“Yes, definitely. In higher education, for example, Comproved is widely used for peer assessments. Such peer assessments, in which students assess each other, are a useful means of teaching students what a particular competency entails and instilling in them a sense of quality. Moreover, they provide a lot of useful information.”
What kind of information is that exactly?
“With a peer assessment in Comproved, students are presented with the works of their peers in pairs. For each pair, they have to indicate which work they think best meets the competency being assessed. Based on all those comparisons they make, the comparing tool generates a ranking of the works.”
“That ranking is a source of information. It allows you to find out which works students rate as good and which they don’t. Do they attach importance to the same aspects as you do or not at all? And to what extent does the class do that as a whole? Perhaps they arrive at a very consistent ranking among themselves, with high reliability, but it differs completely from yours. Then you know you need to work with the whole group on that sense of quality. You could then discuss the ranking in class and explain why a particular work is or is not a good representation of the competence.”
Interesting! Is there any other information you can get from Comproved?
“Definitely! Other interesting data that Comproved provides is misfits. A misfit marks an assessor, so in the case of a peer assessment, a student, who chooses very differently from their peers. You can then verify if those misfits are students who are not yet fully on board with the subject matter. Or the opposite, that the group is not following and that you have some students who are already further along. With those insights, you can work again during class. You could have the students work in groups and give the stronger students a certain role to take their peers in tow.”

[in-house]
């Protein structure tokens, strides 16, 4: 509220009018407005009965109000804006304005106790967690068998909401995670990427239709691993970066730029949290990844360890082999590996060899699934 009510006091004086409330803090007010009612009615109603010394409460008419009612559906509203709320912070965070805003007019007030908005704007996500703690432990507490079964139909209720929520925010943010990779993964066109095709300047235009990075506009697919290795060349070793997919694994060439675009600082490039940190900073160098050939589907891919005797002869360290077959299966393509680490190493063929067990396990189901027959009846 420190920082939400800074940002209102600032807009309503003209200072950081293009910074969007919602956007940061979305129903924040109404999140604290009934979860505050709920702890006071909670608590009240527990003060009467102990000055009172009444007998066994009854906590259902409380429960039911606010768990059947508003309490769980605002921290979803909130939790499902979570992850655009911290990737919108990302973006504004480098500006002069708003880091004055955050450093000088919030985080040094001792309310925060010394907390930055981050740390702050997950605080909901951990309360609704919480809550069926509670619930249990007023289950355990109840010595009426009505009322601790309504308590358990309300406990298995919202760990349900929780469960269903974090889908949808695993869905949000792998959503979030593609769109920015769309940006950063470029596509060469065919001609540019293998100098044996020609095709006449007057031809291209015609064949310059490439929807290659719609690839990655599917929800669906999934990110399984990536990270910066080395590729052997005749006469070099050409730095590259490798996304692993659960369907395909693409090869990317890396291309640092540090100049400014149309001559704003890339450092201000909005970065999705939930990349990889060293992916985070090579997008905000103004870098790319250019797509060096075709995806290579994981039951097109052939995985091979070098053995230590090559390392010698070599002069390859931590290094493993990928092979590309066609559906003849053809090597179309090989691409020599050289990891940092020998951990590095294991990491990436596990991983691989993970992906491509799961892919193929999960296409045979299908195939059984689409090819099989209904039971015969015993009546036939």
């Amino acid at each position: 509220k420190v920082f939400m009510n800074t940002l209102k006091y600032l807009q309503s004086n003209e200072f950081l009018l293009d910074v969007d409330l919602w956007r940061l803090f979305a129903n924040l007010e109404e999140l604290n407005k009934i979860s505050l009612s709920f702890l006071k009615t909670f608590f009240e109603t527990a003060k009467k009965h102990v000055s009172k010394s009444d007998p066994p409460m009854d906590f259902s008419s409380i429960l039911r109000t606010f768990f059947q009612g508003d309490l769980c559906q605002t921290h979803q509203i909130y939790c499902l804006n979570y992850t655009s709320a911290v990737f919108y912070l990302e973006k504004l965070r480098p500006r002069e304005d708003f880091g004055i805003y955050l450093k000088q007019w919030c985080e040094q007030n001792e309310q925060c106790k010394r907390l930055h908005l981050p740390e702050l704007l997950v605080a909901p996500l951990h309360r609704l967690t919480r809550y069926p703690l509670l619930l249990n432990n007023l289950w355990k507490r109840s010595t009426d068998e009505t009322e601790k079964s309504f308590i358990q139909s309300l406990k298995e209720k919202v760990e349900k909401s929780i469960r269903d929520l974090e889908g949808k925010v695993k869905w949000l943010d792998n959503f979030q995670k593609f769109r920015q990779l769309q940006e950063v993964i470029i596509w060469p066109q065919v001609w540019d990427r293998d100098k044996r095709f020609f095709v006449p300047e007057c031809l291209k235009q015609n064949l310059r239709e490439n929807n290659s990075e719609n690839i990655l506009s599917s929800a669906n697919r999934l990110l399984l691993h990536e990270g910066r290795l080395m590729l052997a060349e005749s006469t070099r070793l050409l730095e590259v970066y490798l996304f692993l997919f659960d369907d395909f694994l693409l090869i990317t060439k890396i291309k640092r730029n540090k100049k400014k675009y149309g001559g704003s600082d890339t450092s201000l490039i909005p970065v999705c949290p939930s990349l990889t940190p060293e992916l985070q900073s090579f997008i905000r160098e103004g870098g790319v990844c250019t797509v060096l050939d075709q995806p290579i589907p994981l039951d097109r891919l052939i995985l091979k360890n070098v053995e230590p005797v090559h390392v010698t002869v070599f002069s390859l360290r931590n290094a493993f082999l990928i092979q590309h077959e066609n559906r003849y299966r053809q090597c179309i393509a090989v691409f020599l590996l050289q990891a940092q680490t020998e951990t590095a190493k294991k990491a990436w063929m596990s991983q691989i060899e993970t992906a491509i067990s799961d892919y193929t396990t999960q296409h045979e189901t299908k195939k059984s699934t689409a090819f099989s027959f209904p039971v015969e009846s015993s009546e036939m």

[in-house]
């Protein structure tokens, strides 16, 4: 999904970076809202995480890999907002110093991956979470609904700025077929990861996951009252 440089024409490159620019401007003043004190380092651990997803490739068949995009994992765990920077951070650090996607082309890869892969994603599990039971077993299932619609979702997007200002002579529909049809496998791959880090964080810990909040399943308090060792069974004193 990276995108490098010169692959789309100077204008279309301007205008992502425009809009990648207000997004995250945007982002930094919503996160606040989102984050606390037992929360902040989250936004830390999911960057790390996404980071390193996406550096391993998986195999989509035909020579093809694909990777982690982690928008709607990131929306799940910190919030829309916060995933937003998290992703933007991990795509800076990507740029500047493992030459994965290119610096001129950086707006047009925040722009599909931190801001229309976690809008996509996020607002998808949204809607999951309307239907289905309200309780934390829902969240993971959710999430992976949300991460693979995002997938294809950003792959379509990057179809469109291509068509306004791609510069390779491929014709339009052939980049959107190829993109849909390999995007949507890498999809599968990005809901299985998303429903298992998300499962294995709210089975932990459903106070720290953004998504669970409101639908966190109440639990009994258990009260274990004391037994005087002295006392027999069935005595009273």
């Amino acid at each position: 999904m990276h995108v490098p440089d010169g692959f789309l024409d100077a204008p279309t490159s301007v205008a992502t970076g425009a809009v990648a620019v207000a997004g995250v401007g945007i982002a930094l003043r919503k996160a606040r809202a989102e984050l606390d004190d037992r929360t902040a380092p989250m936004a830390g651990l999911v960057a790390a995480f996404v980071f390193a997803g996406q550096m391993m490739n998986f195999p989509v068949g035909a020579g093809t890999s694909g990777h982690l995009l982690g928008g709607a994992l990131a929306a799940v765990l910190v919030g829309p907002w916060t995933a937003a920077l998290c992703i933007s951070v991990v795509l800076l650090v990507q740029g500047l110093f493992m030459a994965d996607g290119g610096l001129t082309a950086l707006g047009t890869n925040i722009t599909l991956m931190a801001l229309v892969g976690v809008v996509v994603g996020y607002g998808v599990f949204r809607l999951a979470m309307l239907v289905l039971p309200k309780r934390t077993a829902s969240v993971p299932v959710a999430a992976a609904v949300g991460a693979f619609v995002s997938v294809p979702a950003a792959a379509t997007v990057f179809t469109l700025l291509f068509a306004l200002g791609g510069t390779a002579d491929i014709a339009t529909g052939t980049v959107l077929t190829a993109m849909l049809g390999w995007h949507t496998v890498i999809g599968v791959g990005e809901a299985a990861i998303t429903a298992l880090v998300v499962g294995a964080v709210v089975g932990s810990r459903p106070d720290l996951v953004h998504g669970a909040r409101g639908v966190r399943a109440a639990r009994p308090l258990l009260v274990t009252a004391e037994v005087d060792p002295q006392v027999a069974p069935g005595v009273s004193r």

It is precisely because you get a wealth of information with limited input that Comproved is such a fun tool.
We’re on a roll, what else?
“(laughs) You can also look at the time students spent on their comparisons. For example, did a misfit take much less time on his comparisons than his peers? That doesn’t immediately mean he doesn’t understand the material well, but that he may have been working nochalantly.”
“Precisely because you get a wealth of information with limited input, Comproved is such a nice tool. Take class tests for example: you put a lot of work into developing them, taking them, assessing them, and at the end you have a grade. With Comproved, you put some time into designing the task and into the assessment, which is also a learning moment at that point, by the way, but what you get in return is huge. So you have information about reliability, comparisons, time per comparison, misfits, position in the rank order, possibly relative to benchmarks. So it’s a relatively small investment that you have to make in exchange for all that data that you can use to improve your teaching practice.”
What about summative assessments in Comproved?
“In a summative assessment, the degree of reliability of the ranking is very important. After all, big decisions are based on summative tests. With other assessment methods, you usually have no insight into the quality of the test and its assessment. We know from research that with a criterion list assessment, there are up to 50% assessor differences. That’s a lot of uncertainty for a summative assessment. The advantage of Comproved is that you can say something about a grade with some certainty.”
“Fortunately, many teachers are aware of that uncertainty. They know that a test is a snapshot and that they have to consider the full picture of a student to make a final judgment. Yet we find that grades are still very important in summative decisions.”
Are you inspired to also get started with test data for educational improvement? Wondering how Comproved can support you in this? Contact us for an informal conversation!